Senior U.S. diplomat for South Asia region Alice Wells also recently criticized the CPEC for not having any transparency in the projects. "By getting Chinese financing for the projects, Pakistan was buying expensive loans and as a buyer, it needed to be aware that what it was doing would take a heavy toll on its already struggling economy," she said.
- Modi expresses interest in BDN
During their bilateral talks at New Delhi’s majestic Hyderabad House, Indian Prime Minister Narendra Modi expressed interest in the concept of the BDN mentioned by Trump. The U.S. side described this as a multi-stakeholder initiative, unlike the BRI. They said it will bring governments, the private sector, and civil society together to promote high-quality trusted standards for global infrastructure development.
The joint statement issued at the end of Trump’s two-day official visit also stated that India and the U.S. have recognized that in order to contain the build-up of sovereign debt in developing and low-income countries, it was important to ensure responsible, transparent, and sustainable financing practices for borrowers and creditors.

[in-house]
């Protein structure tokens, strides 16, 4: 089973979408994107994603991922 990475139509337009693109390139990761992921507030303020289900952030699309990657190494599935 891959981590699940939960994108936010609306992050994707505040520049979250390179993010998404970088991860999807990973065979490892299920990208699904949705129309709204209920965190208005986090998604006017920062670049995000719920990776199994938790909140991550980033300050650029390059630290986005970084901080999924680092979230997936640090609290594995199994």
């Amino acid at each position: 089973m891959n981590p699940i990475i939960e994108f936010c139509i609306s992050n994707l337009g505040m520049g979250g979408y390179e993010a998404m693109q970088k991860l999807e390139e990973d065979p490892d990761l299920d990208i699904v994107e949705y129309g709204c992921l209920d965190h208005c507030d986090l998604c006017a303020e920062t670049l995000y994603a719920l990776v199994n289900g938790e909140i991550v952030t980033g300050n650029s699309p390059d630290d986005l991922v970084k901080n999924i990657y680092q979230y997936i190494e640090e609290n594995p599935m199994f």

Indian Foreign Secretary Harsh Vardhan Shringla also confirmed that besides other issues the talks focused on connectivity to link countries by developing maritime, land and air routes. He said that both sides appreciated that connectivity was an important aspect of the Indo-Pacific region.
“But the connectivity should be linked to the respect for territorial integrity, sovereignty of states, good governance, transparency, accountability,” he said.
While confirming that there was a certain level of convergence between India and the U.S. on the issue of joining the BDN, Shringla said that India has asked for details of the project, which is still at a nascent stage. “This is a new initiative. We have asked the U.S. side to share details," he added.
- BDN offers short-term projects
Officials in New Delhi point out that the BRI was not a grand success as it is being made out. They pointed out that due to political cronyism and overambitious infrastructure projects, it has created unsustainable levels of debt for partner countries.